Editorial: Collective bargaining gut an inexplicable move


Courtesy of Phil Blobaum

Protesters gather at the Iowa State Capitol Feb. 13 to oppose legislation restricting collective bargaining rights for union workers.

Editorial Board

This past Thursday, the Iowa House and Senate passed their highly controversial, heavily protested collective bargaining bill, which strips a variety of negotiation rights from Iowa’s public employees. Such rights include vacation time, health insurance and overtime pay. To add, the bill includes some other considerations that make it harder for employee negotiators to raise wages.

Since the 1970s, Iowa has enjoyed relative peace in its labor-management relations. This bill will serve to upset them, naturally, but there must’ve been some call for its making — right?

Interestingly enough, just hours before the bill being passed — and before it could be signed into law — more than 140 Iowa school districts, including Des Moines and Ames, raced to finalize employment contracts made impossible by the pending legislation.  

Why would they bother with such nonsense? If this bill was supposedly filling a policy need, as its Republican supporters evidently believed — not a single Democrat voted in favor, and six Republicans voted against — then shouldn’t these school boards just have waited until the bill’s signing, and then squashed their employees’ grumblings with the newfound power instilled in them by the state’s representatives?

The answer is a simple one: the bill clearly lacks the support our state’s Republicans apparently believed warranted such a lightning-fast shuffling through of the legislation through the State House and Senate. What’s more, the discomfiting — or, just as relevantly, the allegedly discomfiting — manner in which the bill was passed will serve to heighten tensions and draw bolder the Legislature’s partisan lines as our new political season really gets its engine revved up.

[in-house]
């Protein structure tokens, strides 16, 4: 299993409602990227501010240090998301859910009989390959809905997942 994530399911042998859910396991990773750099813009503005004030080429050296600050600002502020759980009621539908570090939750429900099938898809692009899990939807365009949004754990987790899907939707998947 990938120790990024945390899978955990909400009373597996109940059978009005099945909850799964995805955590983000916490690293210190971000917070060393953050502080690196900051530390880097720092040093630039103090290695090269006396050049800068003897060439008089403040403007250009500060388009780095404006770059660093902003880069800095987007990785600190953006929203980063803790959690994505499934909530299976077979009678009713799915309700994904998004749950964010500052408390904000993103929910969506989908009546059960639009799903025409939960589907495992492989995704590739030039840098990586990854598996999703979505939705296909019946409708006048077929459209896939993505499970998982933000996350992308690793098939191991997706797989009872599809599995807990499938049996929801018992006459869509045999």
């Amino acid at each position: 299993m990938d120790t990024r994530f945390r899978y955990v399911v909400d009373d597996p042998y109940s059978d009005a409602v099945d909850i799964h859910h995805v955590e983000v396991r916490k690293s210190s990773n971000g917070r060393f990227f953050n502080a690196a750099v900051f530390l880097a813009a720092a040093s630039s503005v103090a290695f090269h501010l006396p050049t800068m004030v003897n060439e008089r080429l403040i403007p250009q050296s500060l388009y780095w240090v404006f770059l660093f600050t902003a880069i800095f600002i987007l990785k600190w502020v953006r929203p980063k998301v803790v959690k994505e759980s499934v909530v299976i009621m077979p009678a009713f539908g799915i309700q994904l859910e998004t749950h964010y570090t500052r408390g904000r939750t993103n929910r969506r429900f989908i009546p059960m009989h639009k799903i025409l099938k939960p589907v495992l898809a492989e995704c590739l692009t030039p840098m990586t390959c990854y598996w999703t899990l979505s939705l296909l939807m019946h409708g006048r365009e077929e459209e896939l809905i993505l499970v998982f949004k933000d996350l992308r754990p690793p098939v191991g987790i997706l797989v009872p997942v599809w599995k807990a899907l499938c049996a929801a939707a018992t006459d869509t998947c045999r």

Why are we so concerned with cutting back union rights for teachers and police officers and other public officials? Of all the myriad problems our state faces, why is this supposed issue even on our Legislature’s radar? There are other places cuts could be made. There are other sectors and industries in which these so-called “innovations” — as the bill’s supporters repeatedly touted it possessed — could be supplied. But instead, the Legislature chooses to defund and strip the rights of its own public employees.

Our public employees perform the most integral, oftentimes dangerous jobs that our state requires. They deserve the platform their unions provide them with, and to strip them of it on such flimsy reasoning is an inexplicable move.

Beyond just that, an apparent precedent has been set by our state’s Republican majority House and Senate. Evidently, out of a mere ideological desire to assert dominancy, more uncalled for, unneeded, imprudent legislation may soon be shuttling its way through our state’s Legislature and making its way to the governor’s desk in such bizarre fashion.